**How the “x” variable referenced in Tarski’s proof is defined: **

Tarski Undefinability Proof (pages 247-248)

**Tarski’s Undefinability Theorem proof: **

Tarski Undefinability Proof (pages 275-276)

Direct quotes from page 275-276 **// indicates paraphrase**

the symbol ‘Pr’ which denotes the class of all provable sentences of the theory under consideration

…

We can construct a sentence x … which satisfies the following condition:

It is not true that x ∈ Pr if and only if p

…

(1) x ∉ Pr ↔ p **// p ↔ ~Provable(x)**

Where the symbol ‘p’ represents the whole sentence x.

…

We shall now show that the sentence x is actually undecidable and at the same time true.

…

If we denote the class of all true sentences by the symbol ‘Tr’ then – in accordance with convention T – the sentence x which we have constructed will satisfy the following condition:

(2) x ∈ Tr ↔ p **// p ↔ True(x)**

From (1) and (2) we obtain immediately:

(3) x ∉ Pr ↔ x ∈ Tr **// ~Provable(x) ↔ True(x)**

We can derive the following theorems from the definition of truth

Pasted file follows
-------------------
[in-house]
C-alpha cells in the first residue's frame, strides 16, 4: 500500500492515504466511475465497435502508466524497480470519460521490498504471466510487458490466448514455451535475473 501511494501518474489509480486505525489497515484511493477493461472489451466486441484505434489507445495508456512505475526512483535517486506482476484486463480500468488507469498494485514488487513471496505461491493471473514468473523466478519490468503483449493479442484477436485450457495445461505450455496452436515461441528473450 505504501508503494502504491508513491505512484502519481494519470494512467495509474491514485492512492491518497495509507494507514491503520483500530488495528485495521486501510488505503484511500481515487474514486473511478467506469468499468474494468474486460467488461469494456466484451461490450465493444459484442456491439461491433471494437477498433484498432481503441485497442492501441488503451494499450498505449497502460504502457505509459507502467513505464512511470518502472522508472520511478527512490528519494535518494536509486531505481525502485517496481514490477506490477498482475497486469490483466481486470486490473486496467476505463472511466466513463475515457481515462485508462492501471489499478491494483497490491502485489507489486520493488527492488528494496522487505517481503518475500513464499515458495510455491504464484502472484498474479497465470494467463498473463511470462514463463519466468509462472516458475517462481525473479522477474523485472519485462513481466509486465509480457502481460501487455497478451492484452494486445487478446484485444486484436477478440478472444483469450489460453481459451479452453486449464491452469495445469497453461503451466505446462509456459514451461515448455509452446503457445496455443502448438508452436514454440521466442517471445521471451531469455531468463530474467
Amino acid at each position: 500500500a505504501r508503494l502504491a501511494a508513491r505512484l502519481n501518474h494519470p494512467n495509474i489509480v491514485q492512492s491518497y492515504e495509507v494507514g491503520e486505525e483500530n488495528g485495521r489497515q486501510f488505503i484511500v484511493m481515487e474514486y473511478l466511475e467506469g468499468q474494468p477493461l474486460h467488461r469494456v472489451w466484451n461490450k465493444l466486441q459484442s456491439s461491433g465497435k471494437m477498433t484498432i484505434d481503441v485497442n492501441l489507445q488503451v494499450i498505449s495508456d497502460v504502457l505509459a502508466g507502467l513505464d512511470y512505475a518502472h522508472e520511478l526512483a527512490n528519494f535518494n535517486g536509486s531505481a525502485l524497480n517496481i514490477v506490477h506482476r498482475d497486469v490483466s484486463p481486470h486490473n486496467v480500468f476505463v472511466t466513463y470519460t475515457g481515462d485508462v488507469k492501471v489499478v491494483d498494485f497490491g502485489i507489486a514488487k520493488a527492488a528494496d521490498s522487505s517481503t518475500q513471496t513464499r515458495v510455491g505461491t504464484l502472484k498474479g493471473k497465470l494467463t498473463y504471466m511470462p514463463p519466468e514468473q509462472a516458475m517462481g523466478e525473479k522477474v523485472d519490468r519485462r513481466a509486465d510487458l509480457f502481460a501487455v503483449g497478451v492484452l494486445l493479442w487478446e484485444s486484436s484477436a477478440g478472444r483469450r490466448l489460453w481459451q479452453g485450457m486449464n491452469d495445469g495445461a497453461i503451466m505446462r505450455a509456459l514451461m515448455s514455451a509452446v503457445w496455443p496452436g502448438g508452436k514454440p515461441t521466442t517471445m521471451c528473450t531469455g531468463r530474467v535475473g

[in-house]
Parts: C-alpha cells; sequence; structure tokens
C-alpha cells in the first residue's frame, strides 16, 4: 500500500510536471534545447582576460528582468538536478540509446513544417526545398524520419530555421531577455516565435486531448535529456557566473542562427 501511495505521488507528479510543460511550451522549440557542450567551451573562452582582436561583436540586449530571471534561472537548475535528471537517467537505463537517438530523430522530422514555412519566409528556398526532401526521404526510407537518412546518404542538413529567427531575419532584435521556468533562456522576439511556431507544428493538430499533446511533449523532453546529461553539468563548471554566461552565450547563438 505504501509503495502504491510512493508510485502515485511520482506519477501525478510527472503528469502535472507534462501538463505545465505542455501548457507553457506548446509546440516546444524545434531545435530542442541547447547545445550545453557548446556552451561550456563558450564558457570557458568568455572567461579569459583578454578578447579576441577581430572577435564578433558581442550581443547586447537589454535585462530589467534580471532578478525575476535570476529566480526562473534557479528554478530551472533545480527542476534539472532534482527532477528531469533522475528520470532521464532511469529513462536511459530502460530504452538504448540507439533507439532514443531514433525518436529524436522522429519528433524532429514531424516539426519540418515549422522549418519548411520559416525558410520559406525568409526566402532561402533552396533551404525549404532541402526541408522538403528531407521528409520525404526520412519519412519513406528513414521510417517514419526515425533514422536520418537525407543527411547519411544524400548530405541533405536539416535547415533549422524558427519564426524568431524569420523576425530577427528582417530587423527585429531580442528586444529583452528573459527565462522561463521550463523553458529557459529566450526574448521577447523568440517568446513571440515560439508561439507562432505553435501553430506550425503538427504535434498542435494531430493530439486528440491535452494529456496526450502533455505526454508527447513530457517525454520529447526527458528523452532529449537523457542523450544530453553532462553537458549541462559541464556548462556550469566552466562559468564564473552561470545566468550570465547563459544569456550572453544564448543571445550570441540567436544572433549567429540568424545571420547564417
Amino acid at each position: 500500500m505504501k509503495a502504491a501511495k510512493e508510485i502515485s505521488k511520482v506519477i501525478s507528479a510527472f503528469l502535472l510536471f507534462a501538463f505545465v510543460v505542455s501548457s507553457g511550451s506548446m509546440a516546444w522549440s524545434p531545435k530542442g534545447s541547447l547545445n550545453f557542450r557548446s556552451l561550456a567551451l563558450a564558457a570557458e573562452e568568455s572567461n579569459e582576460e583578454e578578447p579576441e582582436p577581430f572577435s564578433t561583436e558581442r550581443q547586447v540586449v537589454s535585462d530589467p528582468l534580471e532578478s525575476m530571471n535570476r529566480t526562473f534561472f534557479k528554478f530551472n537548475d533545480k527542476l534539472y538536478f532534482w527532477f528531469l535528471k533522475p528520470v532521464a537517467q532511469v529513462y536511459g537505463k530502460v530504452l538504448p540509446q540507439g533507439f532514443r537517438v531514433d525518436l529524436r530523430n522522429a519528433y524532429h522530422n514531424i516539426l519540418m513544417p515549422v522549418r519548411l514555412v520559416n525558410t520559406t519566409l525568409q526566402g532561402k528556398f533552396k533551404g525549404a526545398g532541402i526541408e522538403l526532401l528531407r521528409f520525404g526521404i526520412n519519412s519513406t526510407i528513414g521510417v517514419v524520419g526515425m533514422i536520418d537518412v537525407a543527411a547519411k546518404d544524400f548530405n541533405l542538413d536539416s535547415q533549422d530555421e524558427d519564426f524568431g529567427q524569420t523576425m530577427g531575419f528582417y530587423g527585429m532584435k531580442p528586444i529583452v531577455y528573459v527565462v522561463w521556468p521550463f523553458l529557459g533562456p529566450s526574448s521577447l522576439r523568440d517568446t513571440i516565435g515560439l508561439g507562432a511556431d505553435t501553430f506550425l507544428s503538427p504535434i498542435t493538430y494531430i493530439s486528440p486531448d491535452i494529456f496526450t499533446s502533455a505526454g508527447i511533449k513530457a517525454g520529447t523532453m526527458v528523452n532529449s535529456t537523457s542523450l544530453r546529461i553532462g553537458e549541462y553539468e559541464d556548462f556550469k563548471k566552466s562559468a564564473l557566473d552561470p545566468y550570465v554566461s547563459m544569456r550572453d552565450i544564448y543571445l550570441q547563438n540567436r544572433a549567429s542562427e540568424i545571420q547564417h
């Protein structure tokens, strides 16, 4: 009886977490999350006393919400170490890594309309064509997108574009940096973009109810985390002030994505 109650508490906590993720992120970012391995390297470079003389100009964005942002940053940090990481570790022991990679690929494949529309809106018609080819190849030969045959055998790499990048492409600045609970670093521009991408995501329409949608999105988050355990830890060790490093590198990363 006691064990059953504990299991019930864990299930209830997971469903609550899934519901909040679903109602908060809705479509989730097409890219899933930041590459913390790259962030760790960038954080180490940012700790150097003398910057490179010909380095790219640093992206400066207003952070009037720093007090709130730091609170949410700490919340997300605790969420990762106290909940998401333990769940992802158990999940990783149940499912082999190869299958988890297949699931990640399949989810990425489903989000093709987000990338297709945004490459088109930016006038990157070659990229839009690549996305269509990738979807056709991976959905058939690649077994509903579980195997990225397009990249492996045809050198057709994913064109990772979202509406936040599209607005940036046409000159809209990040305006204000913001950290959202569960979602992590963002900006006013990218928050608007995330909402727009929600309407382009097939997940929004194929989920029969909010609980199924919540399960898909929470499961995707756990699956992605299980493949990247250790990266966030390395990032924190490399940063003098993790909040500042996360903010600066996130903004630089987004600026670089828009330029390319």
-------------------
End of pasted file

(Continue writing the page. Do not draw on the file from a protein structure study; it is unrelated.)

(4) either x ∉ Tr or ~x ∉ Tr **// ~True(x) ∨ ~True(~x)**

(5) if x ∈ Pr, then x ∈ Tr **// Provable(x) → True(x)**

(6) if ~x ∈ Pr, then ~x ∈ Tr **// Provable(~x) → True(~x)**

From (3) and (5) we infer without difficulty that

(7) x ∈ Tr **// True(x)**

and that

(8) x ∉ Pr **// ~Provable(x)**

In view of (4) and (7) we have

(8a) ~x ∉ Tr, **// ~True(~x)**

which together with (6) gives us the formula:

(9) ~x ∉ Pr **// ~Provable(~x)**

The formulas (8) and (9) together express the fact that x is an undecidable sentence; moreover from (7) it follows that x is a true sentence.

Copyright 1936 Alfred Tarski

Paraphrase Simplifications Copyright 2018 Pete Olcott

The Concept of Truth in Formalized Languages, Alfred Tarski 1936